3.3. Duplicate Statistics

We found 891 duplicates from the CIFAR-100 test set in the training set and 104 duplicates within the test set itself. In total, 10% of the test images have duplicates. The situation is slightly better for CIFAR-10, where we found 286 duplicates in the training and 39 in the test set, amounting to 3.25% of the test set. This is probably due to the much broader type of object classes in CIFAR-10: We suppose it is easier to find 5000 different images of birds than 500 different images of maple trees, for example.
The vast majority of duplicates belongs to the category of near-duplicates, as can be seen in Figure 3. It is worth noting that there are no exact duplicates in CIFAR-10 at all, as opposed to CIFAR-100. This might indicate that the basic duplicate removal step mentioned by Krizhevsky et al. [9] for the construction of CIFAR-10 has been omitted during the creation of CIFAR-100.
Table 1 lists the classes with the most duplicates for both datasets. The only classes without any duplicates in CIFAR-100 are “bowl”, “bus”, and “forest”.
On the subset of test images with duplicates in the training set, the ResNet-110 [2] models from our experiments in Section 5 achieve error rates of 0% and 2.9% on CIFAR-10 and CIFAR-100, respectively. These are in stark contrast to the 5.3% and 26.1% obtained by this model on the full test set, verifying that even near-duplicate and highly similar images can be classified far too easily by memorization.

4. The Duplicate-Free ciFAIR Test Dataset

To create a fair test set for CIFAR-10 and CIFAR-100, we replace all duplicates identified in the previous section with new images sampled from the Tiny Images dataset [17], which was also the source for the original CIFAR datasets.
We took care not to introduce any bias or domain shift during the selection process. To this end, each replacement candidate was inspected manually in a graphical user interface (see Figure 4), which displayed the candidate and the three nearest neighbors in the feature space from the existing training and test sets. We approved only those samples for inclusion in the new test set that could not be considered duplicates (according to the definitions in Section 3) of any of the three nearest neighbors.
Furthermore, we followed the labeler instructions provided by Krizhevsky et al. [12] for CIFAR-10. However, separate instructions for CIFAR-100, which was created later, have not been published. By inspecting the data, we found that some of the original instructions seem to have been relaxed for this dataset. For example, CIFAR-100 does include some line drawings and cartoons as well as images containing multiple instances of the same object category. Both types of images were excluded from CIFAR-10. Therefore, we also accepted some replacement candidates of these kinds for the new CIFAR-100 test set.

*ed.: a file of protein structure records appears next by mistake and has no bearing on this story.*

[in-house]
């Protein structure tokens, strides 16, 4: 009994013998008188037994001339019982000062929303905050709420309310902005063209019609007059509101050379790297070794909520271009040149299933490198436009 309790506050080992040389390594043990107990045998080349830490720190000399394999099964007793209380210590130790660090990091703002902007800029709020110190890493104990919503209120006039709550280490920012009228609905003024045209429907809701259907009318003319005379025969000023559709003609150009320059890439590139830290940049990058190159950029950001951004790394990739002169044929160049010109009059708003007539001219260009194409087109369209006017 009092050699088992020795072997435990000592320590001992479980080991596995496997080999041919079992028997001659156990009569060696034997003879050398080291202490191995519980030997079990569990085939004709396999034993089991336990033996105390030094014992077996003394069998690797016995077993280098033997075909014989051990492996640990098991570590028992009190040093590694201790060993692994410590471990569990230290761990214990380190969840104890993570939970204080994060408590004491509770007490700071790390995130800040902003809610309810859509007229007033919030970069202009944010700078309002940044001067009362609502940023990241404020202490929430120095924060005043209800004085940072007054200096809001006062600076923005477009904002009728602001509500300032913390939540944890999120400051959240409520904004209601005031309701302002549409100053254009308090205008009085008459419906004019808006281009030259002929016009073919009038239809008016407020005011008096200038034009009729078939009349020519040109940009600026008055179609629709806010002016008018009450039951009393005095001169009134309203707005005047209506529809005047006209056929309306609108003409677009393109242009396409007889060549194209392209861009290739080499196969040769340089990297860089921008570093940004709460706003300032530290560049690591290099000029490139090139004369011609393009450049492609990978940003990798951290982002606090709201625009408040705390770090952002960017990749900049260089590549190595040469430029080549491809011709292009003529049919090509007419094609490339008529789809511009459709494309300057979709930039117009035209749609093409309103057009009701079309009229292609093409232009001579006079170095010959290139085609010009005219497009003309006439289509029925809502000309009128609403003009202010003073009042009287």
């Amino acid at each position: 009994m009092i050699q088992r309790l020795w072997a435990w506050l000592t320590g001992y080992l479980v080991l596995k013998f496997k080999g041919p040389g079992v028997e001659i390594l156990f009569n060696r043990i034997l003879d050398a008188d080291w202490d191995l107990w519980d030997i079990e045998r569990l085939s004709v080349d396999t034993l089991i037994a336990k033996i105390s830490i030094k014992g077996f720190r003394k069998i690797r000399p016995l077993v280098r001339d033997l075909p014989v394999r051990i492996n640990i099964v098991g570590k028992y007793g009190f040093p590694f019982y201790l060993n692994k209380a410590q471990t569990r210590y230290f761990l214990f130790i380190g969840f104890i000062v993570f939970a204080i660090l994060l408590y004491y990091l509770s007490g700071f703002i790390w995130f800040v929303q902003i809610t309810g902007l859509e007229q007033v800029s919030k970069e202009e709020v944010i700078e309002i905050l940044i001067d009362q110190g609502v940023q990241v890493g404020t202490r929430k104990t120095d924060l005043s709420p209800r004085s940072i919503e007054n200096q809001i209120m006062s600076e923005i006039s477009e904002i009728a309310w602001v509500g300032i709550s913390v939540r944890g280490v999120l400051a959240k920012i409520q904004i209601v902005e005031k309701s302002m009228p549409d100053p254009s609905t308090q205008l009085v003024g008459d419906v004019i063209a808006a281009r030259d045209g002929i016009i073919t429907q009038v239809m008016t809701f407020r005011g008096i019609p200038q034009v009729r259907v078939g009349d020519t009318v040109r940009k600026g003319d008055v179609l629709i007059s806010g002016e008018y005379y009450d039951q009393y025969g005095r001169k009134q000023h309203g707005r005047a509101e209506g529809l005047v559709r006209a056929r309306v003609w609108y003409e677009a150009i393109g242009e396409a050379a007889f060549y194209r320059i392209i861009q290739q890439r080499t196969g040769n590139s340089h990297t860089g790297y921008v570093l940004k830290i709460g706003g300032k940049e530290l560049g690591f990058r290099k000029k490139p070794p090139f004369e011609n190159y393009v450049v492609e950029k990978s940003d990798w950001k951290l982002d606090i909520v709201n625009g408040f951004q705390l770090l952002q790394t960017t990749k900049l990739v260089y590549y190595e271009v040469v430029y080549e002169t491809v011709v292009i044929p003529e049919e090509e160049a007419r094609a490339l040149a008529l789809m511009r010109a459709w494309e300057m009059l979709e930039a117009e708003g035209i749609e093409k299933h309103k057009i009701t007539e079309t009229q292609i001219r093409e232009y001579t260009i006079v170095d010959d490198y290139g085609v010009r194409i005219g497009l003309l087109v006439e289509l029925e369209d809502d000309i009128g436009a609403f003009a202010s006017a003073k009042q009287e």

We term the datasets obtained by this modification as ciFAIR-10 and ciFAIR-100 (“fair CIFAR”). They consist of the original CIFAR training sets and the modified test sets, which are free of duplicates. ciFAIR can be obtained online at https://cvjena.github.io/cifair/.

5. Re-Evaluation of the State of the Art

Two questions remain: Were recent improvements to the state-of-the-art in image classification on CIFAR actually due to the effect of duplicates, which can be memorized better by models with higher capacity? Does the ranking of methods change given a duplicate-free test set?
To answer these questions, we re-evaluate the performance of several popular CNN architectures on both the CIFAR and ciFAIR test sets. Unfortunately, we were not able to find any pre-trained CIFAR models for any of the architectures. Thus, we had to train them ourselves, so that the results do not exactly match those reported in the original papers. However, we used the original source code, where it has been provided by the authors, and followed their instructions for training (i.e., learning rate schedules, optimizer, regularization, etc.).
The results are given in Table 2. Besides the absolute error rate on both test sets, we also report their difference (“gap”) in terms of absolute percent points, on the one hand, and relative to the original performance, on the other hand.
On average, the error rate increases by 0.41 percent points on CIFAR-10 and by 2.73 percent points on CIFAR-100. The relative difference, however, can be as high as 12%. The ranking of the architectures did not change on CIFAR-100, and only Wide ResNet and DenseNet swapped positions on CIFAR-10.

6. Conclusions

In a laborious manual annotation process supported by image retrieval, we have identified a startling number of duplicate images in the CIFAR test sets that also exist in the training set. We have argued that it is not sufficient to focus on exact pixel-level duplicates only. In contrast, slightly modified variants of the same scene or very similar images bias the evaluation as well, since these can easily be matched by CNNs using data augmentation, but will rarely appear in real-world applications. We, hence, proposed and released a new test set called ciFAIR, where we replaced all those duplicates with new images from the same domain.